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Shadowboxing for Canal + in Dijon


- Manuel Alduy, the group’s head of cinema, defended himself at the Film Meetings on the ultra-sensitive issue of alleged funding over-concentration

Shadowboxing for Canal + in Dijon

He was supposed to debate with two important independent producers, but instead he ended up alone on stage at the 22nd Film Meetings organised in Dijon by the Civil Society of Writers-Directors-Producers (ARP). Manuel Alduy (photo), head of cinema at Canal+, held a discussion with the ARP’s delegate general and one of its vice-presidents (Florence Gastaud and filmmaker Jean-Paul Salomé - read the related interview), who both wore Anonymous masks for the occasion. It just goes to show how much caution is exercised when there’s a discussion about possible malfunctions in Canal +’s film pre-acquisitions, with the latter suspected of favouring a certain form of funding over-concentration.

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According to Manuel Alduy, the accusation is unfounded.

"The new element is that there is an enormous amount of projects as well as newcomer producers and directors compared to quite a stable amount of pre-acquisitions. We receive more expensive and semi-expensive projects, because there is stronger competition for ambitious films and some distributors want to have more event films. The pressure on the more fragile films among the more expensive is therefore stronger. For several years, we have privileged increasing pre-acquisition amounts whatever the size of the films. A part of the profession tells us that it would be better to increase the number of pre-acquisitions, but this would have an impact on the average level of pre-acquisitions. It is easier to say yes than to say no, but one must not impoverish."

The head of cinema at Canal +, who stressed that "producers used to producing on a big budget find it hard to do so for less", also pointed out the creation of an inflationary bubble on about 30 projects of possible interest to TF1 and M6. He also reminded his audience that not all films can withstand the shock of prime-time and that pre-acquisitions for night-time broadcasts would not help anyone.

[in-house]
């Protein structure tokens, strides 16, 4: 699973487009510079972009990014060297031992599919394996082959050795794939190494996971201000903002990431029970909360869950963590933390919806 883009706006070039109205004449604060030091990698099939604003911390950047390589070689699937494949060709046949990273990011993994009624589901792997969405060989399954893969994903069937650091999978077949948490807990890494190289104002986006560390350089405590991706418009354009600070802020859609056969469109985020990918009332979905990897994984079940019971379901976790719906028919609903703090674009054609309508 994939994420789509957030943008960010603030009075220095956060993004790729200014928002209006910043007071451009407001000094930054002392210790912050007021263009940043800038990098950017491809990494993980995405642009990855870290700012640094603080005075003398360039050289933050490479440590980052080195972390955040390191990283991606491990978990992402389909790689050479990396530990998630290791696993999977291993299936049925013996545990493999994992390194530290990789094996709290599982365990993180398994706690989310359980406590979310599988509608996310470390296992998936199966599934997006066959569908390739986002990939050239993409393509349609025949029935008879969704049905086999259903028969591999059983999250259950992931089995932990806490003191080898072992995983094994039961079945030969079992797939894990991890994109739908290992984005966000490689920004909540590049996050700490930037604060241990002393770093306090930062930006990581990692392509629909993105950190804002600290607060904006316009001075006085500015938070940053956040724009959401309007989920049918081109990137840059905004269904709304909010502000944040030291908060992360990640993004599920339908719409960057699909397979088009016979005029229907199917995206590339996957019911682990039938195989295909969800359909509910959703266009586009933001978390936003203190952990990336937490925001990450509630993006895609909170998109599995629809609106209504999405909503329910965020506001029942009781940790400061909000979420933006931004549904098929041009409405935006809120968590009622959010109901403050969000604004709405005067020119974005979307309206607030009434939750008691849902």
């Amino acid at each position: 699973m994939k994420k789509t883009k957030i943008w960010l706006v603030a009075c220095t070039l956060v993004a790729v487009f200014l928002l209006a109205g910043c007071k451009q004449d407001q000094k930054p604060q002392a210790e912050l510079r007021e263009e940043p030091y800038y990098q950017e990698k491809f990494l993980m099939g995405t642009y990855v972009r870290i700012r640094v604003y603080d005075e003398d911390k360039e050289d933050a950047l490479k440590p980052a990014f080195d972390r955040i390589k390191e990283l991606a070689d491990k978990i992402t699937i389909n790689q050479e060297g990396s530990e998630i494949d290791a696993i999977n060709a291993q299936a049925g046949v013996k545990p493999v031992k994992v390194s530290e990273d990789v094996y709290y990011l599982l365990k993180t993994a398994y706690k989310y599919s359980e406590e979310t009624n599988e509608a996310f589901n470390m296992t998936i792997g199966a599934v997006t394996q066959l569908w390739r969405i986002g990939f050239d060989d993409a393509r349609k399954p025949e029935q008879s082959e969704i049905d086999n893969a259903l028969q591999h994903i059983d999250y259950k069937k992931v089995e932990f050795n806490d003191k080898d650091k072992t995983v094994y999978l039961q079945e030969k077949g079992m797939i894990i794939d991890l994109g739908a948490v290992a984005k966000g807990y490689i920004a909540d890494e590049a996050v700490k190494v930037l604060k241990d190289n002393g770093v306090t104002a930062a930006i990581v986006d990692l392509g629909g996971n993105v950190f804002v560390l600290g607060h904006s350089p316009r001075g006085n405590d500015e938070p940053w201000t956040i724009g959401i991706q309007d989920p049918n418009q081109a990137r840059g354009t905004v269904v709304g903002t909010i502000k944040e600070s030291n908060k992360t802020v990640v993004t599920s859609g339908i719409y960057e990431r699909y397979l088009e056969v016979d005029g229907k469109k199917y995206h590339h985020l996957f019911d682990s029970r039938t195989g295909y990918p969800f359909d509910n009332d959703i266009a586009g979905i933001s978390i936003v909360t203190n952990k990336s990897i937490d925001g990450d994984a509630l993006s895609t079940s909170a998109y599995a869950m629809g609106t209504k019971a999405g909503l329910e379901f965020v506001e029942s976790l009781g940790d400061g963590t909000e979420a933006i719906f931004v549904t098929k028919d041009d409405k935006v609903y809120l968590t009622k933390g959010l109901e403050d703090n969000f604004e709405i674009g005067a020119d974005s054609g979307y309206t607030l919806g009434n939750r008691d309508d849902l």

"Each year, Canal + needs about 12 event films. Some are not expensive, but most are very expensive. But we have no alternative as -- we should not bury our heads in the sand -- we need these bills to compete with the American film sector."

As for the specific issue of medium-budget films and a certain type of cinema whose projects might be less well accepted at Canal + according to the representatives of independent producer associations present in Dijon, Alduy firmly rejected the argument based on the number of pre-acquisitions (stable according to budget categories) and stressed that medium-budget films are also the most fragile when it comes to other sources of funding.

He nevertheless repeated a few essential truths. “The box office history of groups or independent distributors can be a very favourable factor in the appraisal of a project put forward by a producer.” And “producer-television channel relations are necessarily different for producers with three projects a year and for those with one every two years, as they will be for producers to take the risk of releasing their films in cinemas."

The topic of possible funding over-concentration was therefore not fully assessed. As the saying goes, there is no smoke without fire, but Canal +’s strategy is also to be considered as a driving force in funding the French film sector. The mere fact of having made the debate public will surely make its different players think about it.

(Translated from French)

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